Thousands of worshippers gathered at western Europe’s biggest mosque this afternoon, to pay respect to victims of last Friday’s terrorist attacks in Pakistan, under the watchful eye of police and security guards.

More than 6,000 Ahmadi Muslims visited the Bait-ul-Futuh in London Road, Morden, where their spiritual leader told them to remain vigilant in the face of hatred and extremism.

Ahmadi Muslims are a minority sect within Islamic communities and are regarded as non-Muslims in Pakistan, where their forms of worship are criminalised.

Last Friday, armed gunmen stormed two Ahmadi mosques with AK-47s and grenades, killing 93 worshippers and wounding dozens more as they prayed.

Among the dead was Southfields businessman Muhammad Ashraf Bilal, whose high profile as a philanthropist made him target for assassins after he had built a medical dispensary in Lahore.

Kingston resident Lutfur Rahman, 32, who lives in Fairfield Road, narrowly survived the attacks by hiding behind a pillar as the terrorists sprayed gunfire at the worshippers.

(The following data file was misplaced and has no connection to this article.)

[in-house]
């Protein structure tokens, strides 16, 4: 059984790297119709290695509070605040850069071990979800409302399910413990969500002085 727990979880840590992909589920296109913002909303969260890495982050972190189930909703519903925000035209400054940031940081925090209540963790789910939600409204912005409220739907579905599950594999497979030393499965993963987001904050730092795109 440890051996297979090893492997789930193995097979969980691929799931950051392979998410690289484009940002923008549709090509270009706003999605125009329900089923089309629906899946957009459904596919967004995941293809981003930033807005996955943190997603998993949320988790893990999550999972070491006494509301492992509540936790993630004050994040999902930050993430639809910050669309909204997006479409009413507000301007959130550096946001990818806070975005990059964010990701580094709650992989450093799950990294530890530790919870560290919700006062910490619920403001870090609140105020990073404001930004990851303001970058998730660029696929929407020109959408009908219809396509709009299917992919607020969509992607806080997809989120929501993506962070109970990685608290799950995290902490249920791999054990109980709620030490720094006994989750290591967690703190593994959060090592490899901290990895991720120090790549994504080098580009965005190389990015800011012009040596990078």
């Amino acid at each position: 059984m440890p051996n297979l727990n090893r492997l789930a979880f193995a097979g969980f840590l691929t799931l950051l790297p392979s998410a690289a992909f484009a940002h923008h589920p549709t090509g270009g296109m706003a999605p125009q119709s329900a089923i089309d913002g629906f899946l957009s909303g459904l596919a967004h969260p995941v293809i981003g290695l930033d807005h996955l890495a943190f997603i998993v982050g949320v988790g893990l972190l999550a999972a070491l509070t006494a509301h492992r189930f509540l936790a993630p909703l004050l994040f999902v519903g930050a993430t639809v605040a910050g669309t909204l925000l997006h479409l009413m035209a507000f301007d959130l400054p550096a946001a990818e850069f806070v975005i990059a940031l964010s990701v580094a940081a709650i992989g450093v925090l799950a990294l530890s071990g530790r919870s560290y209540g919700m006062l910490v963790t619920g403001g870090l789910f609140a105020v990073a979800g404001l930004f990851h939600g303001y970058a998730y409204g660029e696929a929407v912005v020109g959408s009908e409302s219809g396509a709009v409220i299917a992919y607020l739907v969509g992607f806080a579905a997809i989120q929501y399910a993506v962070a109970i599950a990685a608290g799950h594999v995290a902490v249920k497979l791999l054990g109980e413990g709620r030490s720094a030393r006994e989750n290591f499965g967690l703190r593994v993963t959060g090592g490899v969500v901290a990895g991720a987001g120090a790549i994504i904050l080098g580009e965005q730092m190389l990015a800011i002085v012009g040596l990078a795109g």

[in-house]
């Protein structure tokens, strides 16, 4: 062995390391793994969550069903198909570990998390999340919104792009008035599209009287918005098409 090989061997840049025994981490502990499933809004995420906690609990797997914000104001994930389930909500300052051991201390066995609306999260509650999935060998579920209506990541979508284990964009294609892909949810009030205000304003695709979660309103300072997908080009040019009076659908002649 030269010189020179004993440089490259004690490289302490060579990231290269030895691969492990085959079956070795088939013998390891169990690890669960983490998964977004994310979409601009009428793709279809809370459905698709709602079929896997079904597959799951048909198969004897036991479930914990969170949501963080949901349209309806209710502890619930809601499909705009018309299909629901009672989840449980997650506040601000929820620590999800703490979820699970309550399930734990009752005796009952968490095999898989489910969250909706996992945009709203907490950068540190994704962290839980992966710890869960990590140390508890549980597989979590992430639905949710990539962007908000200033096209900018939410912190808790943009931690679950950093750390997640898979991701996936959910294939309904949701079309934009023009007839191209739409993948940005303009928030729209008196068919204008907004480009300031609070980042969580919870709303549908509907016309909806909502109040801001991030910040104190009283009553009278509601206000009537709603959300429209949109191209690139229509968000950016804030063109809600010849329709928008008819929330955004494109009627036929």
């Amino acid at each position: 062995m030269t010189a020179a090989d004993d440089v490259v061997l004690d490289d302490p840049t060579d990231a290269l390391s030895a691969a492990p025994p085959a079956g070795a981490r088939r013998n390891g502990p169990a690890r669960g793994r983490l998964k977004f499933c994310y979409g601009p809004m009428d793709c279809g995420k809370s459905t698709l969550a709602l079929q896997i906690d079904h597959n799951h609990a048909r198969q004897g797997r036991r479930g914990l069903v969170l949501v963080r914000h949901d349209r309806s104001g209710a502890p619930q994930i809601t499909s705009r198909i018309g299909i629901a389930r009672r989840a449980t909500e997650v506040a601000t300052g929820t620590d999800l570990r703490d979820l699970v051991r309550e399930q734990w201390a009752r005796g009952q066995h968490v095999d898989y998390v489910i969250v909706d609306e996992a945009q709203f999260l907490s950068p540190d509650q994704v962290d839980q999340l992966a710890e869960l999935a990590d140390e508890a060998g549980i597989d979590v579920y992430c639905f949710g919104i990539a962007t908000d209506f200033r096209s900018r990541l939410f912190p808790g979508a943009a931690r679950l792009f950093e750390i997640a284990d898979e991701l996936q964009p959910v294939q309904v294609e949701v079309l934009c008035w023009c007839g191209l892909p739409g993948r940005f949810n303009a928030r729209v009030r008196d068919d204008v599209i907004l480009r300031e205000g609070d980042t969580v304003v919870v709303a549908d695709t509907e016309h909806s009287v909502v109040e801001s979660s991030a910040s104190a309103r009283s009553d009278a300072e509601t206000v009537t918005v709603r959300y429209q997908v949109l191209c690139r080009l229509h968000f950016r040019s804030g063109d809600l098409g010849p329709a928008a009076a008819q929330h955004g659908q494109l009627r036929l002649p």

Mr Rahman said: “They hurled three hand grenades and shot dead the imam. I hid behind a pillar and feared for my life as people to my left and right were hit and fell to the ground. They stopped moving.”

Amid fears of further violence by extremists, Merton police provided extra officers to patrol to check each incoming car’s boot and bonnet as they entered the grounds.

Each visitor had to pass through airport-style scanners and the mosque was patrolled by Merton Police’s Safer Neighbourhood Teams from St Helier and Morden Park wards.

Imran Uddin, the mosque’s external relations manager, said they had mutually agreed with the Metropolitan Police to crack down on security in the aftermath of last week’s attacks.

He said: “We have had good co-operation with the police and the safer neighbourhood teams, who are very familiar with the mosque.

“We have also had discussions with Scotland Yard about providing support from the anti-terrorism division.”